July 15, 2014 11:31

From the Publisher


How do you see your business?

In the competitive world we live in, it’s important to periodically review your business procedures. Has the business climate changed since you last instituted the procedures you’re currently using?

If so, do you have to upgrade your Standard Operating Procedures (SOP) in order to stay current with the changing times? While you’re reviewing, should you look at how you handle your clients?

Many businesses claim to understand customer service and most claim to give good service; however, history has shown that only a few fully understand it. This is an important aspect, and in my opinion, key to success in any business.

A pet peeve of mine is when people don’t return phone calls or emails. Not only is it discourteous, it sends a strong message to how important the relationship really is.

For instance, the other day I brought my car in for servicing. At the service center, they told me they would call me within the hour to tell me what was wrong. Two-and-a-half hours later, I had to call them. Then they told me it should take about two hours to repair, and that they would call me when it was ready. Three hours later, I had to call them again to find out if the car was ready. Not going back there again.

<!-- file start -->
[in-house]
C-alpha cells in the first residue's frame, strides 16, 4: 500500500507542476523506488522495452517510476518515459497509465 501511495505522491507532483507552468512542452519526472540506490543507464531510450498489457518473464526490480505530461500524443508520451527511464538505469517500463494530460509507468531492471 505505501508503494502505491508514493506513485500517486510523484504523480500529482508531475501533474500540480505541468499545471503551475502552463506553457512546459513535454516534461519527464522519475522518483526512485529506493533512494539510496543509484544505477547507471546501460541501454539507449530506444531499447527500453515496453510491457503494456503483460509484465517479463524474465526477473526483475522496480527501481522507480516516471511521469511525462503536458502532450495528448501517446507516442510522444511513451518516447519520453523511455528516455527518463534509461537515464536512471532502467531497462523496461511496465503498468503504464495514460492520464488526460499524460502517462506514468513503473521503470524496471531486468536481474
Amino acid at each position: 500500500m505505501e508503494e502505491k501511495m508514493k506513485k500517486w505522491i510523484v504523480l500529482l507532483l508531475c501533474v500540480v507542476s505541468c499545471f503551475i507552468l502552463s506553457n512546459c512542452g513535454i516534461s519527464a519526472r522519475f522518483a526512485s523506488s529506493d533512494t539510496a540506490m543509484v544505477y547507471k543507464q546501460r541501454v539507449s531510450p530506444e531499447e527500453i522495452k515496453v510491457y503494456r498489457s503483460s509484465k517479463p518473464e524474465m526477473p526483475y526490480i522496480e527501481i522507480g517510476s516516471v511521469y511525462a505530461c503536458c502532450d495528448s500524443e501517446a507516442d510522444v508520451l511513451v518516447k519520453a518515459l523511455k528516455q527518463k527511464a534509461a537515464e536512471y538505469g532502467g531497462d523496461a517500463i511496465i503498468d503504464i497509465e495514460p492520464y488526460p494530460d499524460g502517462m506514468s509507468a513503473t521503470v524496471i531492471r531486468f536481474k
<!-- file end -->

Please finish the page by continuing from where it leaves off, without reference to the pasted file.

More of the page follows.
Recently, a contractor lost a job because he did not respond to a potential client in a timely manner. Not only did he lose the revenue, the negative public relations will cost him even more in future business.

In today’s business atmosphere, developing positive relationships is so important to running a successful company. If you develop a good relationship with your clients/customers, it’s just a little easier to work together.

For example, if you have a good relationship with your client, and for some reason, something goes wrong on a project, for sure you’re going to be called by a very irate client. But if you have a good relationship, you can get a second chance. Of course, you’ll take care of the existing problem; that’s a given.

In that same scenario, without a relationship, you might not get a second chance. Once you’ve completed that project, the client will probably never use you again. Word-of-mouth experiences from your clients can be very costly; unfortunately, you’ll never hear about them until it’s too late—if ever.

The business climate is changing. We’re all seeking new ways to keep our costs down while attempting keep our clients/customers happy and giving them the service they want and deserve.

How we adapt will determine the success or failure of our business in the end.

Also in From the Publisher

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